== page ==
I'm writing a short story. Fine, written a hundred or so, but having just read a critical work on deconstructionism, I need to change something, although my feeling is that I've always deconstructed - smashed up the calcified bourgeois everything, or tried to. And must continue. 1997 and never more necessary.

Is what kind of short story valid? Question sounds academic, icy breezes through a skeleton. Hear 'em? - how can you not? Old people wheeze, and young people craving A's.

New Yorker type, long on soft-pedal suggestion? Let's say a guy stares at his crotch while things happen peripherally for thirty pages or years - like neon reflections in rainy blacktop being processed by a drunk. Hero's future, as they used to pronounce, is assured. Determined. Character is farts.

Something modeled on TV or movies? Perhaps a clownish dude who ultimately charms an independent lass with her independent ass. The touting of the screw as they fight, fuck, fight, fuck, and marry. Marry!


Staying with the inspiration of film, something happens at the end of the black 'n white archetype akin to the crescendo termination of a pop singer's most depraved single, elevating the banal to the insufferable. There's a corollary in fiction of course. The O'Henry ending had a certain flapdoodle charm, but this modern dodge resembles a literate grope towards your privates.

And ending a more recent pastel-color movie-y version: steam a-gurgle and carrying acceptable flotsam - no rubbers - as indeed we are all artily carried etc on the etc of LIFE etc. (Or willows wave as they are wont to do...rustling-sound up BIG. Oh wouldn't Adolph gravely nod assent?)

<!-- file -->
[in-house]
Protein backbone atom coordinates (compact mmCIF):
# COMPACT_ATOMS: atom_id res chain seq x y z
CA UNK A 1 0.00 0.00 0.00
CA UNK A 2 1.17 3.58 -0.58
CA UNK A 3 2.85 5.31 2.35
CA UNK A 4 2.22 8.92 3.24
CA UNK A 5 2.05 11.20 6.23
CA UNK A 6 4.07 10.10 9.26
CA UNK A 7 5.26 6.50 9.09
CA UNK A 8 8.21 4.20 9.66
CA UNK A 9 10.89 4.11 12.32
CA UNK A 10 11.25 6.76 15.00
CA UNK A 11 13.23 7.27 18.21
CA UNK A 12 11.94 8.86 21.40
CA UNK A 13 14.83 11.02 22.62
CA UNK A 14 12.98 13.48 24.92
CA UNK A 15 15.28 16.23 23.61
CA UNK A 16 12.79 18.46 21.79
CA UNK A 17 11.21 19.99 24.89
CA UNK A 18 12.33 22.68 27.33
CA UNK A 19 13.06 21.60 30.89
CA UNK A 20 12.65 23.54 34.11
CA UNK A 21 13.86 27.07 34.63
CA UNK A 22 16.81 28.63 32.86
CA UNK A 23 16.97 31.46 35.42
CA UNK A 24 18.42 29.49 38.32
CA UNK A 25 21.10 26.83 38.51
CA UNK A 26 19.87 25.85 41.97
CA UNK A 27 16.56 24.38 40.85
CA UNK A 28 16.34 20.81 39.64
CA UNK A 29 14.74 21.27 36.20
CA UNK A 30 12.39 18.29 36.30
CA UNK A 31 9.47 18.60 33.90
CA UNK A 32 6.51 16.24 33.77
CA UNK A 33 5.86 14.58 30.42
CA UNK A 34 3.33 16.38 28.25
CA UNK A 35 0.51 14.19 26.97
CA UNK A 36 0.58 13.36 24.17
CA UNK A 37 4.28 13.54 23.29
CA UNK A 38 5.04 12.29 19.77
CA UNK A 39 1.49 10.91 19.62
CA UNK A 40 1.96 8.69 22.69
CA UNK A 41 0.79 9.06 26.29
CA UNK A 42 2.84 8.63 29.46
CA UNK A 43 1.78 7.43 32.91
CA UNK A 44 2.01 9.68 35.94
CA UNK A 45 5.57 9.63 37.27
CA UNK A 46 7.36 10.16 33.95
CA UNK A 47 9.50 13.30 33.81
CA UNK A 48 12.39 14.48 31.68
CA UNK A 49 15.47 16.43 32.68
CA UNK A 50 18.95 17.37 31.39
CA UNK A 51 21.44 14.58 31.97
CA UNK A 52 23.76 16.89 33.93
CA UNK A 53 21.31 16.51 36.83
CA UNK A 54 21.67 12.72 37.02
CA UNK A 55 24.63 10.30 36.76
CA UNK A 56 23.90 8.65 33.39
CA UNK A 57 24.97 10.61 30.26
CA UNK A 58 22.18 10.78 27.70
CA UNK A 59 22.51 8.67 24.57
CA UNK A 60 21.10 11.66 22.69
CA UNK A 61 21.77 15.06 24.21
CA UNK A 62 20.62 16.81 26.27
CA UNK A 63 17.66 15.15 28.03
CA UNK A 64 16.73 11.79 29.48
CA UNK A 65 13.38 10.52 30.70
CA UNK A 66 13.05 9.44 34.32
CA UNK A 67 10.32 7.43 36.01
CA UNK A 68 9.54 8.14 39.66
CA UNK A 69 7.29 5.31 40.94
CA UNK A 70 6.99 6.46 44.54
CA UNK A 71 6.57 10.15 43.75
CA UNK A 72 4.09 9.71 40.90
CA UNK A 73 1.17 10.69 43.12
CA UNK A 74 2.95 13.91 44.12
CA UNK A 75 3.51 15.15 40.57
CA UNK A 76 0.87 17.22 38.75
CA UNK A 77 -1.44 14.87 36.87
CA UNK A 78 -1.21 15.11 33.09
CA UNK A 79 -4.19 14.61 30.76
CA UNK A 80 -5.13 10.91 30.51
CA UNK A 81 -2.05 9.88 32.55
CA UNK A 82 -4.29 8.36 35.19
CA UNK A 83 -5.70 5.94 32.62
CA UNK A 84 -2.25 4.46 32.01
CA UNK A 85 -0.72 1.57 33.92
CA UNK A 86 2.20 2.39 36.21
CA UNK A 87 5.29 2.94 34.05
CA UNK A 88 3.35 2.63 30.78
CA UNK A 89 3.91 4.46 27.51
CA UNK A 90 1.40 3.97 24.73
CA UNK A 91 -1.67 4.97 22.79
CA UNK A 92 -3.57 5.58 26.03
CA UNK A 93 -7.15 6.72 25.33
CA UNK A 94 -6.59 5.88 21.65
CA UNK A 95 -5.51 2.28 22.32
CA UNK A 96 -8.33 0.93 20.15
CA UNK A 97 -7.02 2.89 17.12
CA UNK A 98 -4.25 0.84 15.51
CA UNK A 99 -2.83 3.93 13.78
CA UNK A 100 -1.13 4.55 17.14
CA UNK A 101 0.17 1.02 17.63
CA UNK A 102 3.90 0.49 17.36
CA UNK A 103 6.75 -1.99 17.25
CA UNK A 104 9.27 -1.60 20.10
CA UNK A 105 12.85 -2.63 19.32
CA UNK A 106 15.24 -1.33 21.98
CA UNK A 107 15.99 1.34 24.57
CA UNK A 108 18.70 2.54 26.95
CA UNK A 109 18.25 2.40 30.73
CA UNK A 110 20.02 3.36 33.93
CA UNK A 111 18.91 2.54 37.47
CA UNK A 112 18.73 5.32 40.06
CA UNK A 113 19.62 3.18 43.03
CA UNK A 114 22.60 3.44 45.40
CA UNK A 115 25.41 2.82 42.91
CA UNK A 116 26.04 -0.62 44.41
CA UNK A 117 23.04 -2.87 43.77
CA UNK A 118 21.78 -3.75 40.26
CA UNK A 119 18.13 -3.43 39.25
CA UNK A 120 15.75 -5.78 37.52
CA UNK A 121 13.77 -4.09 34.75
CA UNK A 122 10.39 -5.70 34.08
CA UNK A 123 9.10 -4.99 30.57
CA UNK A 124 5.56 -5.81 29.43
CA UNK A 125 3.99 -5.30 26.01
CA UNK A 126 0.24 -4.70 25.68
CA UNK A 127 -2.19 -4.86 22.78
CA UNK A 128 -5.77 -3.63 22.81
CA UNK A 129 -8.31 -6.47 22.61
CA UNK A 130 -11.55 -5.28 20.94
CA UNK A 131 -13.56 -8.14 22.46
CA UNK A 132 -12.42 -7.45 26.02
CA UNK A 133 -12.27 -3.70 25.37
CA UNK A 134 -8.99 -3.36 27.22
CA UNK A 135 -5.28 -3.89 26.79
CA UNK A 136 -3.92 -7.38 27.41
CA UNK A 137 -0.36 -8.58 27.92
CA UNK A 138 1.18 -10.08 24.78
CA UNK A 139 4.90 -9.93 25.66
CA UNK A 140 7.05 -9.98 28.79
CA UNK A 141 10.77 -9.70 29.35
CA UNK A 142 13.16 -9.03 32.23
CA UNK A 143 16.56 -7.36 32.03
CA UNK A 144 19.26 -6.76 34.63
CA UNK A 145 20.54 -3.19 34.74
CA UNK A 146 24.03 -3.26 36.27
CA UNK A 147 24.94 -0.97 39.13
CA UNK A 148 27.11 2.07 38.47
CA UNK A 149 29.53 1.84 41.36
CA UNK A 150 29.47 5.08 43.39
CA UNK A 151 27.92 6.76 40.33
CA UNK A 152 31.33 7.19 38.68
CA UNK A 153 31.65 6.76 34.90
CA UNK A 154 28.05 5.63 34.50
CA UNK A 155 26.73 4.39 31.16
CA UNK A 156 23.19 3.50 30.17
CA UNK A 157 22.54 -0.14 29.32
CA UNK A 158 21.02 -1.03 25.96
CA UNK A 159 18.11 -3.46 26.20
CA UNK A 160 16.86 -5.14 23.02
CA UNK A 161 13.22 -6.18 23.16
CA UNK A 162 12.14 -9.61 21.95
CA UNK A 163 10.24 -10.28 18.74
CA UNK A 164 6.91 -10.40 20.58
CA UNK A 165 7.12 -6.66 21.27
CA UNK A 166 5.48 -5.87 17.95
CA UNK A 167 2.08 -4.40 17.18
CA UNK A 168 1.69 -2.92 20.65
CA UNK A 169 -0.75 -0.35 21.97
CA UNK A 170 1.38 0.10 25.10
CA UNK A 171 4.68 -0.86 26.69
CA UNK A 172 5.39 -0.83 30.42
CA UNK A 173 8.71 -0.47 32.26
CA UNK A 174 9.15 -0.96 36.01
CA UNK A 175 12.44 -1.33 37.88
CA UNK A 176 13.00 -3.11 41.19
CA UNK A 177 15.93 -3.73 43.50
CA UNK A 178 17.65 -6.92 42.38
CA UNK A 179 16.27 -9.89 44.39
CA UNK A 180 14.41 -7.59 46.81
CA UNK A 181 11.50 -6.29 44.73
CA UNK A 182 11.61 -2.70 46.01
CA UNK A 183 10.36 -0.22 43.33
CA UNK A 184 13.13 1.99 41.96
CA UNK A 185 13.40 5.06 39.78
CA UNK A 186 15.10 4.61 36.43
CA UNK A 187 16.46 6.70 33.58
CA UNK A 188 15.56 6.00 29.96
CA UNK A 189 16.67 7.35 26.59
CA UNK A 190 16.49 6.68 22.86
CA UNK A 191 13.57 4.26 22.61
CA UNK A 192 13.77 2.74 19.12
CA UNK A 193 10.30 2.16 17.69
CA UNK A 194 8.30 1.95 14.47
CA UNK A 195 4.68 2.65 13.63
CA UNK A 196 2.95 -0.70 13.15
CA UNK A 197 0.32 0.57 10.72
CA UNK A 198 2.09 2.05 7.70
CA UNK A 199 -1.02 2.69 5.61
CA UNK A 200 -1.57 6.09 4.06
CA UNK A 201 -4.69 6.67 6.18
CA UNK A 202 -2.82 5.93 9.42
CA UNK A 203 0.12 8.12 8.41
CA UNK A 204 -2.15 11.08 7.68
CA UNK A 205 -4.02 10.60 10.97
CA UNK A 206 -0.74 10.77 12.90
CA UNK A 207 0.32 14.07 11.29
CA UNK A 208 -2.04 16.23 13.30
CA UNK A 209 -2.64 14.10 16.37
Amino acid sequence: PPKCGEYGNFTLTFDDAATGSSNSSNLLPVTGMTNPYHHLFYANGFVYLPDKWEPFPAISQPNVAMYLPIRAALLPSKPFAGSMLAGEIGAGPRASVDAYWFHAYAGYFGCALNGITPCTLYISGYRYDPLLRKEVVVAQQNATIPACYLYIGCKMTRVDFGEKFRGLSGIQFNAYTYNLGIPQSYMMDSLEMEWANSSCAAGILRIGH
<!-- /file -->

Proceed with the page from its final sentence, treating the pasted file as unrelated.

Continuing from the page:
Not relevant, either one, unless we want PHILOSOPHY in our story.

So accept a tale most acutely modern wherein a woman, don't call her girl, gets the crap kicked out of her by abusers she has prudently chosen to do the job right, then snaps to, sick of being a “cunt!” - whereafter a sweet hello from accountant Clarence will provoke a reply threatening to cut his balls off.

In another version of this horseradish, a gross macho-mouth actually beCOMES Clarence! after INsights burn through the insanely driven everyday brute-fantasy of Capitalism.

Of course you can't sustain any of this stuff, even to the modest lengths of the form. Well I can't. Actually, can't stand it.


The strength of the greatest practitioners of most art in our time is that they can keep performing their schtick without puking. They deserve everything they get.

(When you know your work is truly vomit-inducing, then I guess you keep heaping it up. What else, in our time, can you do?)

There is padding, telling detail to stab some cretin's heart; there is repetition in every mode - somewhat cloaked if one pretends to craft. Also, most writers hint around, except Jack London and religious types.

(Well...must be SOMEthing here, reader puzzles.)


Let's see. Other types of stories? Of course, but why survey? We're both lazy enough.

If the short story were a turkey and it is, and is full of shit, however drizzly-inclined upon occasion, then it surely has been raised for Christmas.

How many times was Eugene O'Neill's father the Count of Monte Crisco? THE COUNT OF FUCKIN MONTE CRISCO!